General Motors and Ford Motor said on Tuesday they are close to finishing the production of ventilators ordered by the Trump Administration in response to an increase in coronavirus cases and are ramping down or exiting the operations.
Many of the ventilators assembled by the companies have gone into a U.S. government stockpile as doctors moved away from using invasive ventilators with COVID-19 patients. The government presently has 108,000 ventilators in its medical equipment stockpile, and 12,000 deployed at U.S. hospitals, the U.S. Health and Human Services Department said Tuesday.
General Motors and medical equipment maker Ventec Life Systems are in the “home stretch” toward finishing a contract to provide 30,000 critical care ventilators by the end of August under a $489 million contract with the federal government, the automaker stated.
GM and Ventec have already provided over 20,000 machines, GM spokesman Jim Cain said.
Ford has assembled about 47,000 of the 50,000 ventilators it agreed to provide to partner General Electric, Ford spokeswoman Rachel McCleery said. GE has a $336 million contract with the government.
HHS said it has got over 69,000 ventilators assembled by GM and Ford and their partners, and “both of these delivery schedules are nearly complete”.
Ford and GM said before that they would employ a total of as many as 1,500 people on ventilator assembly lines. Automakers likened their flexibility to their switch from making cars to tanks and planes during the Second World War.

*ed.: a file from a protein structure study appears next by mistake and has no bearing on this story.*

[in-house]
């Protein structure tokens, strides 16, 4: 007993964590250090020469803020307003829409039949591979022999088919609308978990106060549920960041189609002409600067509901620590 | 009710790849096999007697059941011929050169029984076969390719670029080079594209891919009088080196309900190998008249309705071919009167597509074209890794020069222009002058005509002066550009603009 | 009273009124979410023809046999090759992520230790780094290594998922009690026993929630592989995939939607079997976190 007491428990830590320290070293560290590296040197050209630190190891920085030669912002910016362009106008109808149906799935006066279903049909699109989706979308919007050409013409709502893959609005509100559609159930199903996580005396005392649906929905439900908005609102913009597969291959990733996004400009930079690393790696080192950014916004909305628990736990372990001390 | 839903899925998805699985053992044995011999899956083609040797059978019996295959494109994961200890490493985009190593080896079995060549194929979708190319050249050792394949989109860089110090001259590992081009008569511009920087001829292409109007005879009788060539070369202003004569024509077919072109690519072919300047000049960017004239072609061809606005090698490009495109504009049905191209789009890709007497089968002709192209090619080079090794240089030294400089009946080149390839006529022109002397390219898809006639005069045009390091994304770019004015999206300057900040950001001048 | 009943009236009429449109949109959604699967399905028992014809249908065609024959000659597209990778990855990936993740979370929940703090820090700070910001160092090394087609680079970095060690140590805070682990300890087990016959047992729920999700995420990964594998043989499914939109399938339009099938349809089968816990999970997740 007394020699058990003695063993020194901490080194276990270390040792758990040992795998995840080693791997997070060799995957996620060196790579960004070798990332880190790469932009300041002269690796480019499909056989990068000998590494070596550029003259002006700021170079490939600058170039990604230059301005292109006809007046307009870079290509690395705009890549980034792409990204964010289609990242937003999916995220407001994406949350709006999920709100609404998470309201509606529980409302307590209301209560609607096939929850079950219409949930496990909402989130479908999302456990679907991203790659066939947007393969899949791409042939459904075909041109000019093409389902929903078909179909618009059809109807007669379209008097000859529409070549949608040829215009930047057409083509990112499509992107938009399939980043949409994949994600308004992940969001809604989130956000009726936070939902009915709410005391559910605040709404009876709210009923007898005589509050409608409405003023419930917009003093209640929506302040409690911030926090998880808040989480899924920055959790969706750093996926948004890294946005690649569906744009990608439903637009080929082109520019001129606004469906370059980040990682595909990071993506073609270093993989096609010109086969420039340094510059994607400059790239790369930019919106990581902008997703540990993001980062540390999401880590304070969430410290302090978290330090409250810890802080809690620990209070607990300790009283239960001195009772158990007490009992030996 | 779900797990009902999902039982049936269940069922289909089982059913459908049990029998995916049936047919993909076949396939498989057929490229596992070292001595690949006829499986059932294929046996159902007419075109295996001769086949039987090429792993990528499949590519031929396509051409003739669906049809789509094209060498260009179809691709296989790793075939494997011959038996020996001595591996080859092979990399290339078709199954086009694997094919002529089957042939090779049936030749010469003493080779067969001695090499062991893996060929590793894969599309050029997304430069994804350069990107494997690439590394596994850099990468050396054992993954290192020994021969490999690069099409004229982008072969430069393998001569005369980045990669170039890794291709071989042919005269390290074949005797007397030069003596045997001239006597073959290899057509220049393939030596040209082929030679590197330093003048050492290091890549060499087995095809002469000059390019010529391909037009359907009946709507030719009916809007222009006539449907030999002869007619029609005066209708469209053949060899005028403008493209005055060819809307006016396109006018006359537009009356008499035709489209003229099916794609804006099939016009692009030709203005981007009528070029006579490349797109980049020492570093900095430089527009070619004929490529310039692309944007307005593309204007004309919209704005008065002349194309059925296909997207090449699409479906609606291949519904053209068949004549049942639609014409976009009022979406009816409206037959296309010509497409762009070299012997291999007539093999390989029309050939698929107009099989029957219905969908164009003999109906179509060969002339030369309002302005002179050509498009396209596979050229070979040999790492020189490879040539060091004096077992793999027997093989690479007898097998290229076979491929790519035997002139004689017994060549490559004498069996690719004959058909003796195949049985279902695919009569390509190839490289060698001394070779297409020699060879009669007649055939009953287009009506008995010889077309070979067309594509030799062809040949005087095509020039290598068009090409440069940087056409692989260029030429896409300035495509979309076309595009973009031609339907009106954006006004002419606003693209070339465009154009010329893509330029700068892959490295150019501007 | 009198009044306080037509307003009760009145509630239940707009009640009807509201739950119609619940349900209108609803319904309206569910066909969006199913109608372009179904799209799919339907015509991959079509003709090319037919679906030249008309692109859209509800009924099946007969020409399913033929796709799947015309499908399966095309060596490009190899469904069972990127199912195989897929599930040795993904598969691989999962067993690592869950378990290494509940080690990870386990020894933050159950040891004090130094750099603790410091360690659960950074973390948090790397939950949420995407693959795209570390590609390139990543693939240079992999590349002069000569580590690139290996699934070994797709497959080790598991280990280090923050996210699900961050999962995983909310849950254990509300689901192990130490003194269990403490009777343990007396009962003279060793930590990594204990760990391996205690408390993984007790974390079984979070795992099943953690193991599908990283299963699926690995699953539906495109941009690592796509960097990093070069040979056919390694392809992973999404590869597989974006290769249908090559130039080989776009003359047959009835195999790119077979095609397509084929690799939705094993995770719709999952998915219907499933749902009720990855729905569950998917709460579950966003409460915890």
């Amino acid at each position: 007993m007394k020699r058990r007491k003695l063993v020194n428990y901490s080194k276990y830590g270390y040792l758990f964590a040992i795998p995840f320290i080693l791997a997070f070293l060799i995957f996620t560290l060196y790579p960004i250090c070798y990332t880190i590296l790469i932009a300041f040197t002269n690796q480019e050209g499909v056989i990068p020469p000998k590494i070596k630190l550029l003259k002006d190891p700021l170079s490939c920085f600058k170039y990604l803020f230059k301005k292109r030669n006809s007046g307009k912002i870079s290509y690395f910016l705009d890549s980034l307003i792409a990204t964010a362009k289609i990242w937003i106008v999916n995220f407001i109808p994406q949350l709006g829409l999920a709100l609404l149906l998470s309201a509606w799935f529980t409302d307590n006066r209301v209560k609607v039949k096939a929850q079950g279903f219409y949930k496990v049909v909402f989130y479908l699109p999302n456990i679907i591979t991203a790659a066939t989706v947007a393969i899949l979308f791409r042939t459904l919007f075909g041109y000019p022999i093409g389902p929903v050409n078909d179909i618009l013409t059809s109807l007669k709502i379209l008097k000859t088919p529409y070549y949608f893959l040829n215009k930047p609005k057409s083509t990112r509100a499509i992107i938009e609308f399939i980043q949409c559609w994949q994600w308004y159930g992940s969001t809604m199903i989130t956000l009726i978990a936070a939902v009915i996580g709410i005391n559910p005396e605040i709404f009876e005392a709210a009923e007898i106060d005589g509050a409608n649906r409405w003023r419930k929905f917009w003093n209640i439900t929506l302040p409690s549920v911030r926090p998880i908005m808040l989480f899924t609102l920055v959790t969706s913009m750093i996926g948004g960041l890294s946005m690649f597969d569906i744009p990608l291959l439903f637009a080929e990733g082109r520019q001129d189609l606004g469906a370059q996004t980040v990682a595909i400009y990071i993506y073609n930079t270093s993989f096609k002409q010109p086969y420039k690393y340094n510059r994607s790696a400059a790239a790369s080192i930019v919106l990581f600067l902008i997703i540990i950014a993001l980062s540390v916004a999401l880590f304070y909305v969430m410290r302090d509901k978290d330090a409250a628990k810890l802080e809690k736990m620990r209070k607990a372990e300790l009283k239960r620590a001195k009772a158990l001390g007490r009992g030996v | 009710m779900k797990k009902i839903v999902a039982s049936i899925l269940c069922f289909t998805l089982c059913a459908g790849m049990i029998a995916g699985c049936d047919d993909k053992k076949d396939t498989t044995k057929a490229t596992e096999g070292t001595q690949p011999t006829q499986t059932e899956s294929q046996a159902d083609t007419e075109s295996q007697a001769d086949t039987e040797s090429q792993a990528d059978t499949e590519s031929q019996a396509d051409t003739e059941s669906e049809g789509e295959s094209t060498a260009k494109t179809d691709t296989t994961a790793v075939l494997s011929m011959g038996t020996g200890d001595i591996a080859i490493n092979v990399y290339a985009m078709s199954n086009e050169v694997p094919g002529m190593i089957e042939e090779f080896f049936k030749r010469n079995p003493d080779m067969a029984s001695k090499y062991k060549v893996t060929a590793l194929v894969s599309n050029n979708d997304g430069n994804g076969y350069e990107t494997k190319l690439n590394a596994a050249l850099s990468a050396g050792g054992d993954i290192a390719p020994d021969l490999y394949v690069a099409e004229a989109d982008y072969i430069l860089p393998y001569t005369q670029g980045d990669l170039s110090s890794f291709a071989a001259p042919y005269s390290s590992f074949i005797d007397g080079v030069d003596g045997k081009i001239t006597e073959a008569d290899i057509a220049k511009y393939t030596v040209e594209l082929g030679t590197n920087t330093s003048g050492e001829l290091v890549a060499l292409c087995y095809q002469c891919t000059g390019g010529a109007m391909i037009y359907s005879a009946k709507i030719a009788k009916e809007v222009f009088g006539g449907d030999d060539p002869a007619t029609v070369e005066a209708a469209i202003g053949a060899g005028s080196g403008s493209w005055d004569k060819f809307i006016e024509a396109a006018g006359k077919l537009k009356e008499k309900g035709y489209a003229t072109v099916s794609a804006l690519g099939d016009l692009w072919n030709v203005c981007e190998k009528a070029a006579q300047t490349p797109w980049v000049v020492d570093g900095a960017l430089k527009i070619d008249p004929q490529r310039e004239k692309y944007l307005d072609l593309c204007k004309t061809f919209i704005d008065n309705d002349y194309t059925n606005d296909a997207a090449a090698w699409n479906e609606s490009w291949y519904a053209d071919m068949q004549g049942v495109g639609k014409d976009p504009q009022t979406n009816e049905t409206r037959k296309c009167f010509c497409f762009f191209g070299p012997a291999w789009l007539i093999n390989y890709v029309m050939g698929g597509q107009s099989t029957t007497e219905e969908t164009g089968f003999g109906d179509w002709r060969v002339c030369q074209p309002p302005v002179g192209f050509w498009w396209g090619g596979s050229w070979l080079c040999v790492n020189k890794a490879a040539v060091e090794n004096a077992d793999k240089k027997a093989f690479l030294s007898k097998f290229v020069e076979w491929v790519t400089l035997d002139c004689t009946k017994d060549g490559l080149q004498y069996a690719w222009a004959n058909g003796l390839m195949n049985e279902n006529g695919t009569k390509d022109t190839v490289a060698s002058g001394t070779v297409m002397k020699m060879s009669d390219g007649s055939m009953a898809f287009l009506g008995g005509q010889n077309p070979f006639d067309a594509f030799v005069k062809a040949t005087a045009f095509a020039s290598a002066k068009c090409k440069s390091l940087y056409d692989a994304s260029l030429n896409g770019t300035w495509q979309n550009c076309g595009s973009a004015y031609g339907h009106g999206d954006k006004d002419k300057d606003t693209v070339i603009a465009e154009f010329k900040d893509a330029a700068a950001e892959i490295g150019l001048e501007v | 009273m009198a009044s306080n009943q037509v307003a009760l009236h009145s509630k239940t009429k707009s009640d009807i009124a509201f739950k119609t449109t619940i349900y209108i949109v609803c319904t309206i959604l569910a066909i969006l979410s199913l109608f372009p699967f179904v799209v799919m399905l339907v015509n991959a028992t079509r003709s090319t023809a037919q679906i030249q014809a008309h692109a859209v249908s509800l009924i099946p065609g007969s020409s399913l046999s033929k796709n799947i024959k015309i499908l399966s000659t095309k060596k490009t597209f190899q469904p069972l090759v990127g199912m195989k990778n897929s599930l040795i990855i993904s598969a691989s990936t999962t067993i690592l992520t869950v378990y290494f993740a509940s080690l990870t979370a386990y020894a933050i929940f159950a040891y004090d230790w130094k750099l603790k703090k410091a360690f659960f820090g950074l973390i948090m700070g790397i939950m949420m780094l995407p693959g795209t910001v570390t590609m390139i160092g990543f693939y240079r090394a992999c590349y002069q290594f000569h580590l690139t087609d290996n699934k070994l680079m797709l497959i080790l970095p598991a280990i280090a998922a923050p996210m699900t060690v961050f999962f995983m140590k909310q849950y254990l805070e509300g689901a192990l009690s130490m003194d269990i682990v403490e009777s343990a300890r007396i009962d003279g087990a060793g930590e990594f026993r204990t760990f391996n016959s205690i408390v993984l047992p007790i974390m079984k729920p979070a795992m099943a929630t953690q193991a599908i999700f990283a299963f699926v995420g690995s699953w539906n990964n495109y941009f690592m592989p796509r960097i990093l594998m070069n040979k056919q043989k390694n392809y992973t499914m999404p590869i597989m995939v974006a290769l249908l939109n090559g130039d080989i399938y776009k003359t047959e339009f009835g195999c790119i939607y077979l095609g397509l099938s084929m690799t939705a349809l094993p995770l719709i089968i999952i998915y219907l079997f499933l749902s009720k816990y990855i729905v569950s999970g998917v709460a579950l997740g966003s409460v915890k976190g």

With North American car and truck factories back in operation, the American automakers are winding down their forays into ventilator manufacturing, but they are still making respiratory masks.
GM has said it prepares to transfer the ventilator-making operations at a factory located in Kokomo, Indiana, to its partner Ventec on September 1. Union-represented GM workers hired at the plant will get back to the automaker, and temporary workers will remain with Ventec.
Ford transferred full-time employees who were building ventilators back to their home plants in May, and most of the temporary workers still assembling ventilators will have opportunities to land jobs building the new Ford Bronco SUV at a factory near Detroit, a company spokeswoman said.
The automakers’ efforts in making ventilators and other medical equipment were started in a politically charged atmosphere as the first wave of the coronavirus COVID-19 pandemic swamped the U.S. economy and healthcare system. The shortage of ventilators became a huge concern.
U.S. President Donald Trump then urged the automakers as part of a broader push to secure over 130,000 ventilators by the end of 2020.
The automakers used the medical equipment assembly operations installed in the spring to test safety protocols they later used to resume their vehicle-making operations.